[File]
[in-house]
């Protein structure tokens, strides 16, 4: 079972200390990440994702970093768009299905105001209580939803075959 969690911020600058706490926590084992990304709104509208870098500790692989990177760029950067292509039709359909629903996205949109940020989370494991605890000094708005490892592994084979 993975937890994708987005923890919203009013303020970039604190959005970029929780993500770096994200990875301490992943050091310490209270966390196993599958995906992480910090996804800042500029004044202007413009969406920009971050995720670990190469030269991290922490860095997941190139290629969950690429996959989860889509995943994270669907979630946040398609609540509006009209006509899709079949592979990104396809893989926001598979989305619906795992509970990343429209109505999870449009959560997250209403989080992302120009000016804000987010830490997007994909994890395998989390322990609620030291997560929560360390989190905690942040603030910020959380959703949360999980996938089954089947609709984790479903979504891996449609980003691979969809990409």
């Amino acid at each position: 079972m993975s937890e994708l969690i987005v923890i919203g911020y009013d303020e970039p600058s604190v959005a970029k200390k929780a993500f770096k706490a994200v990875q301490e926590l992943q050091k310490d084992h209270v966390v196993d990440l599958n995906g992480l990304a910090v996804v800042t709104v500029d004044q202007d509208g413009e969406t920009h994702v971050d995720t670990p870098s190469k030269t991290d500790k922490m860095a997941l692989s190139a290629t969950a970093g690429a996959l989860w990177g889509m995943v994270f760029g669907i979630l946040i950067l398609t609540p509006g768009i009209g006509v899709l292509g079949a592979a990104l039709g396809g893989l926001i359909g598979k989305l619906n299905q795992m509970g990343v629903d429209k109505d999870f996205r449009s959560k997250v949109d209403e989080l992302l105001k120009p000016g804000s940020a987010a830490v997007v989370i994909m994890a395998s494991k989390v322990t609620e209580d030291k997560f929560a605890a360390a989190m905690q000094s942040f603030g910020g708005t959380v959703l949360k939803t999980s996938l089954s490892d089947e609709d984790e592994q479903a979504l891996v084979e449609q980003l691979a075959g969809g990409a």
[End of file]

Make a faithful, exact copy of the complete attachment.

[in-house]
């Protein structure tokens, strides 16, 4: 079972200390990440994702970093768009299905105001209580939803075959 969690911020600058706490926590084992990304709104509208870098500790692989990177760029950067292509039709359909629903996205949109940020989370494991605890000094708005490892592994084979 993975937890994708987005923890919203009013303020970039604190959005970029929780993500770096994200990875301490992943050091310490209270966390196993599958995906992480910090996804800042500029004044202007413009969406920009971050995720670990190469030269991290922490860095997941190139290629969950690429996959989860889509995943994270669907979630946040398609609540509006009209006509899709079949592979990104396809893989926001598979989305619906795992509970990343429209109505999870449009959560997250209403989080992302120009000016804000987010830490997007994909994890395998989390322990609620030291997560929560360390989190905690942040603030910020959380959703949360999980996938089954089947609709984790479903979504891996449609980003691979969809990409």
């Amino acid at each position: 079972m993975s937890e994708l969690i987005v923890i919203g911020y009013d303020e970039p600058s604190v959005a970029k200390k929780a993500f770096k706490a994200v990875q301490e926590l992943q050091k310490d084992h209270v966390v196993d990440l599958n995906g992480l990304a910090v996804v800042t709104v500029d004044q202007d509208g413009e969406t920009h994702v971050d995720t670990p870098s190469k030269t991290d500790k922490m860095a997941l692989s190139a290629t969950a970093g690429a996959l989860w990177g889509m995943v994270f760029g669907i979630l946040i950067l398609t609540p509006g768009i009209g006509v899709l292509g079949a592979a990104l039709g396809g893989l926001i359909g598979k989305l619906n299905q795992m509970g990343v629903d429209k109505d999870f996205r449009s959560k997250v949109d209403e989080l992302l105001k120009p000016g804000s940020a987010a830490v997007v989370i994909m994890a395998s494991k989390v322990t609620e209580d030291k997560f929560a605890a360390a989190m905690q000094s942040f603030g910020g708005t959380v959703l949360k939803t999980s996938l089954s490892d089947e609709d984790e592994q479903a979504l891996v084979e449609q980003l691979a075959g969809g990409a």